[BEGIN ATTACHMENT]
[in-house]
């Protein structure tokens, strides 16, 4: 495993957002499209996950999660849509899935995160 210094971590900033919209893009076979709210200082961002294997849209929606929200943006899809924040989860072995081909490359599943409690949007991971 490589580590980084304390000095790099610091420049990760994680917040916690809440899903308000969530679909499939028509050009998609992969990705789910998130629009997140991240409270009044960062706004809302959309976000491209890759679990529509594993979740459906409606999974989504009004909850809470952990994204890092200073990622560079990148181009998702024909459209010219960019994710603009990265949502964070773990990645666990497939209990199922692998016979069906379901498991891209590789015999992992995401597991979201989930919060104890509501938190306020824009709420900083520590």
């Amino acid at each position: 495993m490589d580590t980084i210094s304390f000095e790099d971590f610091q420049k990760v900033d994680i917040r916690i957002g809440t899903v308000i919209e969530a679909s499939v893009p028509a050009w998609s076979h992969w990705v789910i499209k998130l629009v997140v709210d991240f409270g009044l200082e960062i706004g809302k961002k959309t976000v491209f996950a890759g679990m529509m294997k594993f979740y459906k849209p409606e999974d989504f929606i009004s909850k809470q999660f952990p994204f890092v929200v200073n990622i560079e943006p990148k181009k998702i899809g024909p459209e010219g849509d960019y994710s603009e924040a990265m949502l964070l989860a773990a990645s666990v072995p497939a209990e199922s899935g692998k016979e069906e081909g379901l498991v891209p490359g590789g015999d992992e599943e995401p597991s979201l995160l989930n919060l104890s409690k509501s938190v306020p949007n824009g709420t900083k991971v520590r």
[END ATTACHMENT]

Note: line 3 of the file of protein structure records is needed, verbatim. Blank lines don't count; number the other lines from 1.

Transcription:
């Amino acid at each position: 495993m490589d580590t980084i210094s304390f000095e790099d971590f610091q420049k990760v900033d994680i917040r916690i957002g809440t899903v308000i919209e969530a679909s499939v893009p028509a050009w998609s076979h992969w990705v789910i499209k998130l629009v997140v709210d991240f409270g009044l200082e960062i706004g809302k961002k959309t976000v491209f996950a890759g679990m529509m294997k594993f979740y459906k849209p409606e999974d989504f929606i009004s909850k809470q999660f952990p994204f890092v929200v200073n990622i560079e943006p990148k181009k998702i899809g024909p459209e010219g849509d960019y994710s603009e924040a990265m949502l964070l989860a773990a990645s666990v072995p497939a209990e199922s899935g692998k016979e069906e081909g379901l498991v891209p490359g590789g015999d992992e599943e995401p597991s979201l995160l989930n919060l104890s409690k509501s938190v306020p949007n824009g709420t900083k991971v520590r």